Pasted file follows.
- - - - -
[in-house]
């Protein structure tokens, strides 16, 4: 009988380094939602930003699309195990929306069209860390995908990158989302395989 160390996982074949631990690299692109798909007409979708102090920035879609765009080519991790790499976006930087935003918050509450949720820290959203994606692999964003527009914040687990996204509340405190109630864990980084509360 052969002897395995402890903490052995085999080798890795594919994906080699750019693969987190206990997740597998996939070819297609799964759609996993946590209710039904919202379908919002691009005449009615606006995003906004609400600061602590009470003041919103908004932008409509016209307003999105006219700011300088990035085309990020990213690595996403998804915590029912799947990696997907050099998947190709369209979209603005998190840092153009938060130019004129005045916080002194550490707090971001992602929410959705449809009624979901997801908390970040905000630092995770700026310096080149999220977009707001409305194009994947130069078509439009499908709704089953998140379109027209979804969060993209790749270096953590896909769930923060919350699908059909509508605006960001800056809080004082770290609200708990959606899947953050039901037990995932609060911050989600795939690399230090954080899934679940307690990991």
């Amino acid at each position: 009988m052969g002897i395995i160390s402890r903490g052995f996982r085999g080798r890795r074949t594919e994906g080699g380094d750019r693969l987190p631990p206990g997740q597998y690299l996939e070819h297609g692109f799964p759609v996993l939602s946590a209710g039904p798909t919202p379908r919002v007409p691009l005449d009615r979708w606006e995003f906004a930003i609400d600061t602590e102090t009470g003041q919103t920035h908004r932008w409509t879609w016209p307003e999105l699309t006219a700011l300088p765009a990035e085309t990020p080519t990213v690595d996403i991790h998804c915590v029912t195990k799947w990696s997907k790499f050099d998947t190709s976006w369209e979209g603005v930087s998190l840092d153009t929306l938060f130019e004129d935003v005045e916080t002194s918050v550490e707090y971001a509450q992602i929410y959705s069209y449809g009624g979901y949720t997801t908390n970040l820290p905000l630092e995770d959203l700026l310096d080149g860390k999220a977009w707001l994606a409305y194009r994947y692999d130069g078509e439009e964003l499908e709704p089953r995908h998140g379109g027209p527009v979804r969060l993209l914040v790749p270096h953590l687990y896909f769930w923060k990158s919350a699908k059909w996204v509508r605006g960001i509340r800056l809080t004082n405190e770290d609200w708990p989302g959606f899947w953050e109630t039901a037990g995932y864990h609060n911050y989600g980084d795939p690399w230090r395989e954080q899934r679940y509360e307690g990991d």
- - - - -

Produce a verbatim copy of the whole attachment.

[in-house]
């Protein structure tokens, strides 16, 4: 009988380094939602930003699309195990929306069209860390995908990158989302395989 160390996982074949631990690299692109798909007409979708102090920035879609765009080519991790790499976006930087935003918050509450949720820290959203994606692999964003527009914040687990996204509340405190109630864990980084509360 052969002897395995402890903490052995085999080798890795594919994906080699750019693969987190206990997740597998996939070819297609799964759609996993946590209710039904919202379908919002691009005449009615606006995003906004609400600061602590009470003041919103908004932008409509016209307003999105006219700011300088990035085309990020990213690595996403998804915590029912799947990696997907050099998947190709369209979209603005998190840092153009938060130019004129005045916080002194550490707090971001992602929410959705449809009624979901997801908390970040905000630092995770700026310096080149999220977009707001409305194009994947130069078509439009499908709704089953998140379109027209979804969060993209790749270096953590896909769930923060919350699908059909509508605006960001800056809080004082770290609200708990959606899947953050039901037990995932609060911050989600795939690399230090954080899934679940307690990991």
């Amino acid at each position: 009988m052969g002897i395995i160390s402890r903490g052995f996982r085999g080798r890795r074949t594919e994906g080699g380094d750019r693969l987190p631990p206990g997740q597998y690299l996939e070819h297609g692109f799964p759609v996993l939602s946590a209710g039904p798909t919202p379908r919002v007409p691009l005449d009615r979708w606006e995003f906004a930003i609400d600061t602590e102090t009470g003041q919103t920035h908004r932008w409509t879609w016209p307003e999105l699309t006219a700011l300088p765009a990035e085309t990020p080519t990213v690595d996403i991790h998804c915590v029912t195990k799947w990696s997907k790499f050099d998947t190709s976006w369209e979209g603005v930087s998190l840092d153009t929306l938060f130019e004129d935003v005045e916080t002194s918050v550490e707090y971001a509450q992602i929410y959705s069209y449809g009624g979901y949720t997801t908390n970040l820290p905000l630092e995770d959203l700026l310096d080149g860390k999220a977009w707001l994606a409305y194009r994947y692999d130069g078509e439009e964003l499908e709704p089953r995908h998140g379109g027209p527009v979804r969060l993209l914040v790749p270096h953590l687990y896909f769930w923060k990158s919350a699908k059909w996204v509508r605006g960001i509340r800056l809080t004082n405190e770290d609200w708990p989302g959606f899947w953050e109630t039901a037990g995932y864990h609060n911050y989600g980084d795939p690399w230090r395989e954080q899934r679940y509360e307690g990991d």